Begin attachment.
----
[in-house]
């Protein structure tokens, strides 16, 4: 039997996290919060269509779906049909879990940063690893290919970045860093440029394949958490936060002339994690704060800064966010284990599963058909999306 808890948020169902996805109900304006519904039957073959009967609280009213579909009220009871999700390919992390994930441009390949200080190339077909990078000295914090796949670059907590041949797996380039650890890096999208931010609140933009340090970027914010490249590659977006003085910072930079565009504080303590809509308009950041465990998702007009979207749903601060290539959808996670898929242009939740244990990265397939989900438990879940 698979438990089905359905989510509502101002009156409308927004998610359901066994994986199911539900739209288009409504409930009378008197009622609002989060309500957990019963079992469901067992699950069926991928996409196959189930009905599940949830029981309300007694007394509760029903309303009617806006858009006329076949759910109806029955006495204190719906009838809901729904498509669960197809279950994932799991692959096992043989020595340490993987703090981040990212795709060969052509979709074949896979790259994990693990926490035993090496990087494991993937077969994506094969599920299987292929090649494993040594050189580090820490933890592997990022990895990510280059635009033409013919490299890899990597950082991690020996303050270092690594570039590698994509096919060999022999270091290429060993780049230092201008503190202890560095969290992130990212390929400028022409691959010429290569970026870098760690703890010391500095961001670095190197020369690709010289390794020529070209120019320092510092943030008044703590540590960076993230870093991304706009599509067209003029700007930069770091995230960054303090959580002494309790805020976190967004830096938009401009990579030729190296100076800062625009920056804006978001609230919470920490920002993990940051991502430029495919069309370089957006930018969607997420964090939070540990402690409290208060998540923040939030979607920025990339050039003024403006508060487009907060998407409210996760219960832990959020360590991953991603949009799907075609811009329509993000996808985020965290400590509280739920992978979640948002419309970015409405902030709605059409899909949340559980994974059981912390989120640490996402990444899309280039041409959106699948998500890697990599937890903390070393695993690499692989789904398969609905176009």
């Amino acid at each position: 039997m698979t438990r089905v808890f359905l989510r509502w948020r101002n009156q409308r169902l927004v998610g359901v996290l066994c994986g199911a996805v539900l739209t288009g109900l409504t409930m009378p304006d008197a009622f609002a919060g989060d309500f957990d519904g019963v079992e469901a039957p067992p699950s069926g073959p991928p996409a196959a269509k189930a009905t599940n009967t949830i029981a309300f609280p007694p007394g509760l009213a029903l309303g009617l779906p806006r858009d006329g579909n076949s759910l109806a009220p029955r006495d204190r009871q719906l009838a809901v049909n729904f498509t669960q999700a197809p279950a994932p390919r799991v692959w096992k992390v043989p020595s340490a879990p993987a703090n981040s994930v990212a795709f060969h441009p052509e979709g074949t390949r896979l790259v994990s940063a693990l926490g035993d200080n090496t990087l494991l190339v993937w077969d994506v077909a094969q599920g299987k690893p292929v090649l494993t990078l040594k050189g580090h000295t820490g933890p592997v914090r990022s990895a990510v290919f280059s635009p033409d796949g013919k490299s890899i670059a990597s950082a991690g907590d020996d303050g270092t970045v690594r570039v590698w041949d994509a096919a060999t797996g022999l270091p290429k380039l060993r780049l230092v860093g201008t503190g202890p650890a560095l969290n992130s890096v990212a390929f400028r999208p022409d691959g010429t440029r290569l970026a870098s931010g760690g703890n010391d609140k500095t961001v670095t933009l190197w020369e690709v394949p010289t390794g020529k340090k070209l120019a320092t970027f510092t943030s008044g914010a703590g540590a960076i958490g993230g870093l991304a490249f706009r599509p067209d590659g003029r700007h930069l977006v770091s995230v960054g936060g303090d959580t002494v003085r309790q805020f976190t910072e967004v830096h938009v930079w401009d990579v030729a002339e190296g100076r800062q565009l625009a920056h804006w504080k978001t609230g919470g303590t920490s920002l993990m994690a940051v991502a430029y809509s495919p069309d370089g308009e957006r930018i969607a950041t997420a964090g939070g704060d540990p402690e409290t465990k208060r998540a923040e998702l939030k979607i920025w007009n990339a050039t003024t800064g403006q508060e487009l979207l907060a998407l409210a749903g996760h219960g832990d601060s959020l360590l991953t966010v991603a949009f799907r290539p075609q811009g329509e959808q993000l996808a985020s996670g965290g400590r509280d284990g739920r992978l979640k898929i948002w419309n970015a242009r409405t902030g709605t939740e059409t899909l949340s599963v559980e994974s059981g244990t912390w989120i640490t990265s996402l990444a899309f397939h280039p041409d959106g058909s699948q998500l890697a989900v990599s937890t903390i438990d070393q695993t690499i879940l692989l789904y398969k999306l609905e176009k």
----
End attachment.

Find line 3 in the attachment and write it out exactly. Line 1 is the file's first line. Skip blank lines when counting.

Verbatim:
């Amino acid at each position: 039997m698979t438990r089905v808890f359905l989510r509502w948020r101002n009156q409308r169902l927004v998610g359901v996290l066994c994986g199911a996805v539900l739209t288009g109900l409504t409930m009378p304006d008197a009622f609002a919060g989060d309500f957990d519904g019963v079992e469901a039957p067992p699950s069926g073959p991928p996409a196959a269509k189930a009905t599940n009967t949830i029981a309300f609280p007694p007394g509760l009213a029903l309303g009617l779906p806006r858009d006329g579909n076949s759910l109806a009220p029955r006495d204190r009871q719906l009838a809901v049909n729904f498509t669960q999700a197809p279950a994932p390919r799991v692959w096992k992390v043989p020595s340490a879990p993987a703090n981040s994930v990212a795709f060969h441009p052509e979709g074949t390949r896979l790259v994990s940063a693990l926490g035993d200080n090496t990087l494991l190339v993937w077969d994506v077909a094969q599920g299987k690893p292929v090649l494993t990078l040594k050189g580090h000295t820490g933890p592997v914090r990022s990895a990510v290919f280059s635009p033409d796949g013919k490299s890899i670059a990597s950082a991690g907590d020996d303050g270092t970045v690594r570039v590698w041949d994509a096919a060999t797996g022999l270091p290429k380039l060993r780049l230092v860093g201008t503190g202890p650890a560095l969290n992130s890096v990212a390929f400028r999208p022409d691959g010429t440029r290569l970026a870098s931010g760690g703890n010391d609140k500095t961001v670095t933009l190197w020369e690709v394949p010289t390794g020529k340090k070209l120019a320092t970027f510092t943030s008044g914010a703590g540590a960076i958490g993230g870093l991304a490249f706009r599509p067209d590659g003029r700007h930069l977006v770091s995230v960054g936060g303090d959580t002494v003085r309790q805020f976190t910072e967004v830096h938009v930079w401009d990579v030729a002339e190296g100076r800062q565009l625009a920056h804006w504080k978001t609230g919470g303590t920490s920002l993990m994690a940051v991502a430029y809509s495919p069309d370089g308009e957006r930018i969607a950041t997420a964090g939070g704060d540990p402690e409290t465990k208060r998540a923040e998702l939030k979607i920025w007009n990339a050039t003024t800064g403006q508060e487009l979207l907060a998407l409210a749903g996760h219960g832990d601060s959020l360590l991953t966010v991603a949009f799907r290539p075609q811009g329509e959808q993000l996808a985020s996670g965290g400590r509280d284990g739920r992978l979640k898929i948002w419309n970015a242009r409405t902030g709605t939740e059409t899909l949340s599963v559980e994974s059981g244990t912390w989120i640490t990265s996402l990444a899309f397939h280039p041409d959106g058909s699948q998500l890697a989900v990599s937890t903390i438990d070393q695993t690499i879940l692989l789904y398969k999306l609905e176009k």